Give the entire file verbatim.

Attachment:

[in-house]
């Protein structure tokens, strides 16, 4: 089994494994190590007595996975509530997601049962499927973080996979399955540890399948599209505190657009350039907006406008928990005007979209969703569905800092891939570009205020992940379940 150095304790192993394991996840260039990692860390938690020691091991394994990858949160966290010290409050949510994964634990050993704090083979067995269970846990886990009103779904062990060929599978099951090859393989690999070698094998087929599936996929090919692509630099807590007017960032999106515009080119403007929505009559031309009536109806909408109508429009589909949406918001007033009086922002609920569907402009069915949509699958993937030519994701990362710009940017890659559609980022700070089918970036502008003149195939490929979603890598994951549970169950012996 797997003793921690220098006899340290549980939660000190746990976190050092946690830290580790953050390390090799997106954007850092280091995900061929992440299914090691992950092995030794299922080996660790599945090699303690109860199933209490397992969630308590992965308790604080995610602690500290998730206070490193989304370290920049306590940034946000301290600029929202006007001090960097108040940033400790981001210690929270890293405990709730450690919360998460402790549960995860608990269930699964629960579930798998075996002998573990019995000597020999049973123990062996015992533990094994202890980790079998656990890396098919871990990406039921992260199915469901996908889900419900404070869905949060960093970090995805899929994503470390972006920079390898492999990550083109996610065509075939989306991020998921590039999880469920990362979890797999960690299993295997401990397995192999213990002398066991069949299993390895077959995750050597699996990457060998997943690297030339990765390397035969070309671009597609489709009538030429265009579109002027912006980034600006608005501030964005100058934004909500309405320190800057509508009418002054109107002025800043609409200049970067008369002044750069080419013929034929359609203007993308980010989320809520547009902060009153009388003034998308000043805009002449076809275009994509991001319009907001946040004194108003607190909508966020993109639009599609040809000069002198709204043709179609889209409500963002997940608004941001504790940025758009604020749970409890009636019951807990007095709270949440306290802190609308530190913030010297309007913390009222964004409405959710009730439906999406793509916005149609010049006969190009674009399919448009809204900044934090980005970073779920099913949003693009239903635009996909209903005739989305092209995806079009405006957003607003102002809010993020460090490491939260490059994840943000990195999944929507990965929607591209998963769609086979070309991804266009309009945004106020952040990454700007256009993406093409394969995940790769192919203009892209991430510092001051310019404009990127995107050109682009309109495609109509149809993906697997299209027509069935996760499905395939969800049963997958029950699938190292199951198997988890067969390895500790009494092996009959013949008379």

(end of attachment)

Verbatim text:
[in-house]
């Protein structure tokens, strides 16, 4: 089994494994190590007595996975509530997601049962499927973080996979399955540890399948599209505190657009350039907006406008928990005007979209969703569905800092891939570009205020992940379940 150095304790192993394991996840260039990692860390938690020691091991394994990858949160966290010290409050949510994964634990050993704090083979067995269970846990886990009103779904062990060929599978099951090859393989690999070698094998087929599936996929090919692509630099807590007017960032999106515009080119403007929505009559031309009536109806909408109508429009589909949406918001007033009086922002609920569907402009069915949509699958993937030519994701990362710009940017890659559609980022700070089918970036502008003149195939490929979603890598994951549970169950012996 797997003793921690220098006899340290549980939660000190746990976190050092946690830290580790953050390390090799997106954007850092280091995900061929992440299914090691992950092995030794299922080996660790599945090699303690109860199933209490397992969630308590992965308790604080995610602690500290998730206070490193989304370290920049306590940034946000301290600029929202006007001090960097108040940033400790981001210690929270890293405990709730450690919360998460402790549960995860608990269930699964629960579930798998075996002998573990019995000597020999049973123990062996015992533990094994202890980790079998656990890396098919871990990406039921992260199915469901996908889900419900404070869905949060960093970090995805899929994503470390972006920079390898492999990550083109996610065509075939989306991020998921590039999880469920990362979890797999960690299993295997401990397995192999213990002398066991069949299993390895077959995750050597699996990457060998997943690297030339990765390397035969070309671009597609489709009538030429265009579109002027912006980034600006608005501030964005100058934004909500309405320190800057509508009418002054109107002025800043609409200049970067008369002044750069080419013929034929359609203007993308980010989320809520547009902060009153009388003034998308000043805009002449076809275009994509991001319009907001946040004194108003607190909508966020993109639009599609040809000069002198709204043709179609889209409500963002997940608004941001504790940025758009604020749970409890009636019951807990007095709270949440306290802190609308530190913030010297309007913390009222964004409405959710009730439906999406793509916005149609010049006969190009674009399919448009809204900044934090980005970073779920099913949003693009239903635009996909209903005739989305092209995806079009405006957003607003102002809010993020460090490491939260490059994840943000990195999944929507990965929607591209998963769609086979070309991804266009309009945004106020952040990454700007256009993406093409394969995940790769192919203009892209991430510092001051310019404009990127995107050109682009309109495609109509149809993906697997299209027509069935996760499905395939969800049963997958029950699938190292199951198997988890067969390895500790009494092996009959013949008379």